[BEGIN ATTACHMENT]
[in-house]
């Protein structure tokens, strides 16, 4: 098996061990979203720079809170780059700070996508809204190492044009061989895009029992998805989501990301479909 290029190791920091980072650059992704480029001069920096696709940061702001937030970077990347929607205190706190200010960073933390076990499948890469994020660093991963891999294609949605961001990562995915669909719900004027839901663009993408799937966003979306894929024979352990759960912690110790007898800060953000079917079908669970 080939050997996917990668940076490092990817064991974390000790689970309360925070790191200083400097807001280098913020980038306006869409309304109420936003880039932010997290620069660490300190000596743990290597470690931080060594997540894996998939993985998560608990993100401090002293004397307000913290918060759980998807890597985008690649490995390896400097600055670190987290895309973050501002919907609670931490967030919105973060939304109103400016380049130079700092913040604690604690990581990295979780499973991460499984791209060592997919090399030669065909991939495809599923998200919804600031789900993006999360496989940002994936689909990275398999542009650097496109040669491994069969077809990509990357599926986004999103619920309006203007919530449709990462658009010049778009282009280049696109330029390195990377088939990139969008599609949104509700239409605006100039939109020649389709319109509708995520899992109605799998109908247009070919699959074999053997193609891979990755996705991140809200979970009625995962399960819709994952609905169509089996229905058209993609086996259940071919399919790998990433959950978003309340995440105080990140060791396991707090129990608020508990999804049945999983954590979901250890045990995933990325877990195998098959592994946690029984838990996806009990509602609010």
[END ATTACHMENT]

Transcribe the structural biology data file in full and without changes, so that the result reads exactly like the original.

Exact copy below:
[in-house]
């Protein structure tokens, strides 16, 4: 098996061990979203720079809170780059700070996508809204190492044009061989895009029992998805989501990301479909 290029190791920091980072650059992704480029001069920096696709940061702001937030970077990347929607205190706190200010960073933390076990499948890469994020660093991963891999294609949605961001990562995915669909719900004027839901663009993408799937966003979306894929024979352990759960912690110790007898800060953000079917079908669970 080939050997996917990668940076490092990817064991974390000790689970309360925070790191200083400097807001280098913020980038306006869409309304109420936003880039932010997290620069660490300190000596743990290597470690931080060594997540894996998939993985998560608990993100401090002293004397307000913290918060759980998807890597985008690649490995390896400097600055670190987290895309973050501002919907609670931490967030919105973060939304109103400016380049130079700092913040604690604690990581990295979780499973991460499984791209060592997919090399030669065909991939495809599923998200919804600031789900993006999360496989940002994936689909990275398999542009650097496109040669491994069969077809990509990357599926986004999103619920309006203007919530449709990462658009010049778009282009280049696109330029390195990377088939990139969008599609949104509700239409605006100039939109020649389709319109509708995520899992109605799998109908247009070919699959074999053997193609891979990755996705991140809200979970009625995962399960819709994952609905169509089996229905058209993609086996259940071919399919790998990433959950978003309340995440105080990140060791396991707090129990608020508990999804049945999983954590979901250890045990995933990325877990195998098959592994946690029984838990996806009990509602609010």